Does the government deserve 30-40% of your money? From the examples provided, those making over $392,350 will pay between 31.1% up to 39.6% of every additional dollar earned in taxes. This particularly impacts small business owners whose income is taxed at the personal level. It’s hardly worth the effort to expand operations and provide jobs when the government will get 30% to 40% of the paper profits.
All income is not created equal. The federal government should understand that just because a small business has taxable income of $400,000 doesn’t mean that its owner has $400,000 in the bank. Some of that money was used to pay non-deductible principal payments on loans, and some of it is necessary for working capital in order to continue operations. Although the interest paid on loans is deductible for tax purposes, principal repayments are not, so the government really shouldn’t assume that taxable income is the same thing as disposable income.
A tax increase is a tax increase. Those making under $36,000 per year will see the highest tax rate increase of 50%. Although those making between $36,000 and $87,000 will see the smallest increase at potentially 8.9%, a tax increase is a tax increase. For those in the remaining brackets, taxes will increase by approximately 10% to 11%. This is a far cry from Obama’s bold declaration that we would not see our taxes increase by ‘one dime’. Technically it will be more like a dime to fifty cents on the dollar. Yes, income taxes will increase for all who pay taxes, without quick action.
Taxes will rise by a lot more than a dime. When the Bush tax cuts expire at the end of this year, couples making over a nickel and under $500,000 per year, will see their effective income tax rates rise, from between 8.9% to 50.0%. Lower income wage earners face the largest increase. Couples with income above $392,350 will be effectively handing the government 30% – 40% of each additional dollar earned.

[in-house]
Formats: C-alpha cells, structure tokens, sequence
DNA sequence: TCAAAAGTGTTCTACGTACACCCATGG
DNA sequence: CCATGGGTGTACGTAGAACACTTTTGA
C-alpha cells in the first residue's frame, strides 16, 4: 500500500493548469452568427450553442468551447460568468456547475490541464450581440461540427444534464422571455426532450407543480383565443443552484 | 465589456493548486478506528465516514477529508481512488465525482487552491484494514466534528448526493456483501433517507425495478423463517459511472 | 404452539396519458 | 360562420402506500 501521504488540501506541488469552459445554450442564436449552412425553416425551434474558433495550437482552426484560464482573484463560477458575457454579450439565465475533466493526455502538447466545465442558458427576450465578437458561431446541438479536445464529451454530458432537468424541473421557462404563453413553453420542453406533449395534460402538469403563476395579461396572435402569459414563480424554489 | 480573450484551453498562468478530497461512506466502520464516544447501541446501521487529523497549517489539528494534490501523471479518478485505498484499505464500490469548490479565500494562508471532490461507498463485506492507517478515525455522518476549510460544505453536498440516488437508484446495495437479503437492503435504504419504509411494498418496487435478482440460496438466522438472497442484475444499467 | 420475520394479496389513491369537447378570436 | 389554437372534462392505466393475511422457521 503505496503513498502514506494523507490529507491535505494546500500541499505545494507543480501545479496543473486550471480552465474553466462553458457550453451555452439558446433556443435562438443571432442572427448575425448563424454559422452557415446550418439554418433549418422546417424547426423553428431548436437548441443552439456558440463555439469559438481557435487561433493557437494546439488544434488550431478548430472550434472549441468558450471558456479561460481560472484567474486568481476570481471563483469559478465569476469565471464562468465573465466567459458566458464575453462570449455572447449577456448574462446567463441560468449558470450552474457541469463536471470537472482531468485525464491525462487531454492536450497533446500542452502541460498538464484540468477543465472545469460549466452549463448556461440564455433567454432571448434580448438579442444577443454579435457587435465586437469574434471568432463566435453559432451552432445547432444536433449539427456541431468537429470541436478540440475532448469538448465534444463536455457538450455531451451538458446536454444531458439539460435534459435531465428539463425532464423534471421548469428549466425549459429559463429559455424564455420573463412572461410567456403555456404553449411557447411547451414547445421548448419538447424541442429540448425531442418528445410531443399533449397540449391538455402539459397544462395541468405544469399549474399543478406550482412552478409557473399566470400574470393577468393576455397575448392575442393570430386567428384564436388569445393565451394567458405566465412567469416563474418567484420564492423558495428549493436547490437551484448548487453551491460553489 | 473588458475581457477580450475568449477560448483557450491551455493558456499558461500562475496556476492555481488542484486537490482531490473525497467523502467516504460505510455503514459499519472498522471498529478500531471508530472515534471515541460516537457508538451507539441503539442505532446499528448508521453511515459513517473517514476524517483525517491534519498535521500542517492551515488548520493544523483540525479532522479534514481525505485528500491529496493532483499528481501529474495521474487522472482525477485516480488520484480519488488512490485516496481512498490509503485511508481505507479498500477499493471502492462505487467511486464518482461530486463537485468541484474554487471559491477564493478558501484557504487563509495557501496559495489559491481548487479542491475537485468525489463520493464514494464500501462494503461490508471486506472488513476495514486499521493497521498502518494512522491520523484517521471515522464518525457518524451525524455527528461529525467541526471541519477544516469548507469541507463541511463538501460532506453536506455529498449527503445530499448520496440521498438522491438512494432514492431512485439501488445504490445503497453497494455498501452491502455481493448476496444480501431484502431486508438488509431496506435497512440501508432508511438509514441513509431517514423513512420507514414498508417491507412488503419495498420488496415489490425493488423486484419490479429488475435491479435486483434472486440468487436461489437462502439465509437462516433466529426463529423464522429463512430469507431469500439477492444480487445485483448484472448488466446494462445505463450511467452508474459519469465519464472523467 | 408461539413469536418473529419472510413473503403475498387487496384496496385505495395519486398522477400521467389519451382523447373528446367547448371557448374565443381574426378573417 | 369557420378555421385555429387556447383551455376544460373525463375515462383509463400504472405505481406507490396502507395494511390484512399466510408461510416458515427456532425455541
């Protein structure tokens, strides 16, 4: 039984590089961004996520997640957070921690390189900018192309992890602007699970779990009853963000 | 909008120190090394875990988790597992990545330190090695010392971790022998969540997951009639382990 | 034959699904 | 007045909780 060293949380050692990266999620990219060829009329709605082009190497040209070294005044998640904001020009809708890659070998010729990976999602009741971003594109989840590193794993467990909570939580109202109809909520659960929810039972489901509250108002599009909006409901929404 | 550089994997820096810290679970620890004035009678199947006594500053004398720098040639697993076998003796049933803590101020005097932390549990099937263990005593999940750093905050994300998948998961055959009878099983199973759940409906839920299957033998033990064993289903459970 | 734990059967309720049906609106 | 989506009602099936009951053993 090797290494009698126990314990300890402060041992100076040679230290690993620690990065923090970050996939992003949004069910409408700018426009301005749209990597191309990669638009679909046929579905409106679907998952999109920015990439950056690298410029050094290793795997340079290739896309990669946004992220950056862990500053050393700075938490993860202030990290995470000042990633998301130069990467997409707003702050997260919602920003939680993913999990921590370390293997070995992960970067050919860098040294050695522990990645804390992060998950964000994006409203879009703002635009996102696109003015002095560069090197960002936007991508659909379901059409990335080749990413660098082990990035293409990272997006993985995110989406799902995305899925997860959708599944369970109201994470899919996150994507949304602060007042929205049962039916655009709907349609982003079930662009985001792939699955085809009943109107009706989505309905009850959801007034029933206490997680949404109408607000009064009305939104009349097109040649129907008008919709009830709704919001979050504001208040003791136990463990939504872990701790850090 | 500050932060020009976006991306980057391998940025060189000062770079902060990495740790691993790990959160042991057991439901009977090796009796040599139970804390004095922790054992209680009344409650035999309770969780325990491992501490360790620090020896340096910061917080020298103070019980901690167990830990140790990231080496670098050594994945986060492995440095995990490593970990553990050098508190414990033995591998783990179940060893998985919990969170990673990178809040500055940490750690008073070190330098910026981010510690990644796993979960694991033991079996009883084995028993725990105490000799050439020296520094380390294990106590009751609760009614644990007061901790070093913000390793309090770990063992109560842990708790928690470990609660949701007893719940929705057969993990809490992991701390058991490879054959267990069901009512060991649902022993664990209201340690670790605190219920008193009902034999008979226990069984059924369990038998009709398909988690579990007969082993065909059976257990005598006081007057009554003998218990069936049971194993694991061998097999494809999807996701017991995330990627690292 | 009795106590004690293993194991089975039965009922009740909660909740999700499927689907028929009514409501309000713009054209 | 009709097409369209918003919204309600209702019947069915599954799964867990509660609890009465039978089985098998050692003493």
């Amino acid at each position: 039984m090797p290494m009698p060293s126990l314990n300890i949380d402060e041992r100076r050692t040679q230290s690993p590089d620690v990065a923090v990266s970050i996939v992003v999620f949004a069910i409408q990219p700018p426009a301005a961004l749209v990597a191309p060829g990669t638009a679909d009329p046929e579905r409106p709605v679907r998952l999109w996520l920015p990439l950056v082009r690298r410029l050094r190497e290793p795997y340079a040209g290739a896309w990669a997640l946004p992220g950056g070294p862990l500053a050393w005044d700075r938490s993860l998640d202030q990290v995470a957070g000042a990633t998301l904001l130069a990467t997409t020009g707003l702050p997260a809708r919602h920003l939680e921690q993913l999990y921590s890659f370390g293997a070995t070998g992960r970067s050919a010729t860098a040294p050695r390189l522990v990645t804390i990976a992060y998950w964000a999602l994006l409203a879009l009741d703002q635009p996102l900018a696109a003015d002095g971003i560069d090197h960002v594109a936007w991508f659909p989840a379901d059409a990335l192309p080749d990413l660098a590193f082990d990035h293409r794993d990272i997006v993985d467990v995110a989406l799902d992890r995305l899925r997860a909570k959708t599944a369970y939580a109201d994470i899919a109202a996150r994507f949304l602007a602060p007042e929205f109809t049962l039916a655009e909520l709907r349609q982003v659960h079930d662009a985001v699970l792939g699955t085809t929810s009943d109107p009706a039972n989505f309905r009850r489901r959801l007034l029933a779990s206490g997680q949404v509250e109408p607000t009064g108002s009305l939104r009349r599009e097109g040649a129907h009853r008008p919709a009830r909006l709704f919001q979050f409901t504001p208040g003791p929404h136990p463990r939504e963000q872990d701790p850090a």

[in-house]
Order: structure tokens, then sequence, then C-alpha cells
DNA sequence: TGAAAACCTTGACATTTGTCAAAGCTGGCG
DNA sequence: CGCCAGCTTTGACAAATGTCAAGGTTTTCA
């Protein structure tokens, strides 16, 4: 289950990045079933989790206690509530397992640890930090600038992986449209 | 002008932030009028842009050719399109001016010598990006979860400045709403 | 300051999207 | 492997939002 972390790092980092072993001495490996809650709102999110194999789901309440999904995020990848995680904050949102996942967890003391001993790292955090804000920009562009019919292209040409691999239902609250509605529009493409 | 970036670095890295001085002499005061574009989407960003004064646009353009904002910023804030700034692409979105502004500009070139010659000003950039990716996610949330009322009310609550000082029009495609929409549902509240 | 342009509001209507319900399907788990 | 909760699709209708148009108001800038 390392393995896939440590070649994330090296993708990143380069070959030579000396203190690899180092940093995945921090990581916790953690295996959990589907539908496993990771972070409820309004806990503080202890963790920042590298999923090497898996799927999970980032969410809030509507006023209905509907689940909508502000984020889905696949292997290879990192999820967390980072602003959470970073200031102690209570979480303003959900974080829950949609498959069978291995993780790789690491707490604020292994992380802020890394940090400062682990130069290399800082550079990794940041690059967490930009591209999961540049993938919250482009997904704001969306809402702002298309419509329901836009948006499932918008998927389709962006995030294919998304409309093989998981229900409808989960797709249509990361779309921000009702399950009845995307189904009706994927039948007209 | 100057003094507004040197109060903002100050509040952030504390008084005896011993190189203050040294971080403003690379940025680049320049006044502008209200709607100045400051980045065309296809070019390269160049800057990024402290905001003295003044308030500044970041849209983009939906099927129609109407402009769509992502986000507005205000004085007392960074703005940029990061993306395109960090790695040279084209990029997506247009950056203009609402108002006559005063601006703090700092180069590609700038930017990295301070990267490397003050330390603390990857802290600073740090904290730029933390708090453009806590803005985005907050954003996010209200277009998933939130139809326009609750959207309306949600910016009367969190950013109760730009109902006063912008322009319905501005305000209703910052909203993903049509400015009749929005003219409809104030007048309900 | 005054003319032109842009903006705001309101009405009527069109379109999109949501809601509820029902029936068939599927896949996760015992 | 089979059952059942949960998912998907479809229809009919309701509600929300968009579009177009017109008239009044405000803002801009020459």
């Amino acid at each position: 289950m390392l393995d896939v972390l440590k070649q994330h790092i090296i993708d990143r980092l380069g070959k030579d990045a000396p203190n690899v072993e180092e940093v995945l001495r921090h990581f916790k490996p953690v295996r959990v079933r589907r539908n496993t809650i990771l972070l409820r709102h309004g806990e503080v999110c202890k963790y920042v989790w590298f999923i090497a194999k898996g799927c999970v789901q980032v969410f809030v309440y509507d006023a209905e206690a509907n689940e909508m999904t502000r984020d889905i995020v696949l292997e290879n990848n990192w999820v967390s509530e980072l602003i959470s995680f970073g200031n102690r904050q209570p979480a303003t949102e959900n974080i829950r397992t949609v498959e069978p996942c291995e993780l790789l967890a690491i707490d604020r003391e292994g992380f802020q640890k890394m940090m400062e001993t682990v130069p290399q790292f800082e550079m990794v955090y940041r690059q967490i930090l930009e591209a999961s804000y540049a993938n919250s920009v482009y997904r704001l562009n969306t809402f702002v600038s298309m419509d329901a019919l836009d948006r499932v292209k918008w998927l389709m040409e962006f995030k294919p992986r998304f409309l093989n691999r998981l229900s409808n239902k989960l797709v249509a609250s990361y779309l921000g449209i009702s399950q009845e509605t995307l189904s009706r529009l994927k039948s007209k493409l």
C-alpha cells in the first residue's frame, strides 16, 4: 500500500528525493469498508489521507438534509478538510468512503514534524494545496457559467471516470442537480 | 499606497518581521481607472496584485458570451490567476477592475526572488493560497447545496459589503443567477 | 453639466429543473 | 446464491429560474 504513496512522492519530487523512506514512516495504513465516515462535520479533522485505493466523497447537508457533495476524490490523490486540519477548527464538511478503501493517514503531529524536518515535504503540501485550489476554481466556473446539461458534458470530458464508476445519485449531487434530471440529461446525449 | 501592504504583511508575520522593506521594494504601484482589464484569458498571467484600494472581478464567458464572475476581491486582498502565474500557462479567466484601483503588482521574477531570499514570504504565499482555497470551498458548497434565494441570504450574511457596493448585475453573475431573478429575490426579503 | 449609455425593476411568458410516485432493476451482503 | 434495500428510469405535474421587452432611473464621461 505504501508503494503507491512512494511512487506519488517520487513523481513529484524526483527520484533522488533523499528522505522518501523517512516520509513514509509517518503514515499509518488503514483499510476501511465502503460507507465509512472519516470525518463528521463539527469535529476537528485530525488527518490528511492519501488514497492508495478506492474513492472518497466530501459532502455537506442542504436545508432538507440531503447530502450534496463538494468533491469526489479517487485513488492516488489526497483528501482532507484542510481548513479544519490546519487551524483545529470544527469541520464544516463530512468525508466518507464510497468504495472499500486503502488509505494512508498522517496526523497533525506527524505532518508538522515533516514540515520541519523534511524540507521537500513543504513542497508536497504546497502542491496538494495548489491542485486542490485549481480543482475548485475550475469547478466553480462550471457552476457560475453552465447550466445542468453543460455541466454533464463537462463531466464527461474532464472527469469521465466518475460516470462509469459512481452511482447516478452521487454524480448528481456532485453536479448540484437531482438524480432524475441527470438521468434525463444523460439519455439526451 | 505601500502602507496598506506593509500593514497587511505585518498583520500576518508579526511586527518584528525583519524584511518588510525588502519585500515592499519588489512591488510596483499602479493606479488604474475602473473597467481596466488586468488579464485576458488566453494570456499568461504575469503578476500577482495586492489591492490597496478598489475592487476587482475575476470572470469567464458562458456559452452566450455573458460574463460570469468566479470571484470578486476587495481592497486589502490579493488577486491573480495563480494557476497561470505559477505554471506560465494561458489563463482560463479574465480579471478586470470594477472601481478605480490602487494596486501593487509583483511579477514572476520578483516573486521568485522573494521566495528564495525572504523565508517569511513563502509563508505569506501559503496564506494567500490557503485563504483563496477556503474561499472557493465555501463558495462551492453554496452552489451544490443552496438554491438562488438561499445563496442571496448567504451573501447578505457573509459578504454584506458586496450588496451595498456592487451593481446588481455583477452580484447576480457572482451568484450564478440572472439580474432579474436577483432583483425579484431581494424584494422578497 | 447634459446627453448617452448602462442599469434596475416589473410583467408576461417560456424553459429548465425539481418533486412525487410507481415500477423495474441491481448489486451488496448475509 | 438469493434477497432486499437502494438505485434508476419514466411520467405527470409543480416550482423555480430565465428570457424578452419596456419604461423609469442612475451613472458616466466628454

Unusual uncertainty is unusually uncertain. The longer Congress delays in giving the public clarity, the more prolonged this period of ‘unusual uncertainty’. Individuals and small businesses are already in process of making plans for the remainder of 2010 and forward, and without knowing for certain whether or not the Bush tax cuts will be extended, planning has come to a halt. Under the assumption that taxes will rise in 2011, plans for further spending in 2010 have been shelved, because those deductions will be of better use next year. Delaying a decision until year-end would not be wise.
What’s your total tax bill? Now when you add to the above effective tax rates: State and Local taxes, Social Security and Medicare taxes, sales taxes, property taxes, excise taxes; and possibly new health care and carbon taxes, the situation is not only unusually uncertain, but unbearable and unsustainable. Politicians should listen when taxpayers holler the acronym, T.E.A., which stands for taxed enough already. Congress should not only re-instate the Bush tax cuts, but should consider further cuts in both income taxes and its own out-of-control spending (which leads to higher and higher taxes). Failure to take the public seriously will result in the death of the American economy. Yes, Misguided One, when it comes to taxes and spending, we wish to go backwards, not further into the abyss.
A Potential Solution – One solution would be to extend the Bush tax cuts for another three years with one minor change. There should be an additional standard deduction granted to small business owners. Job creators who own Partnerships and S-Corporations should specifically be granted an additional deduction based on the level of business income reported on their personal tax returns. This incentive would encourage small business owners to expand, will create more jobs, and will improve the overall economy. Let’s start putting the incentive where it matters and stop punishing those who drive the American economy.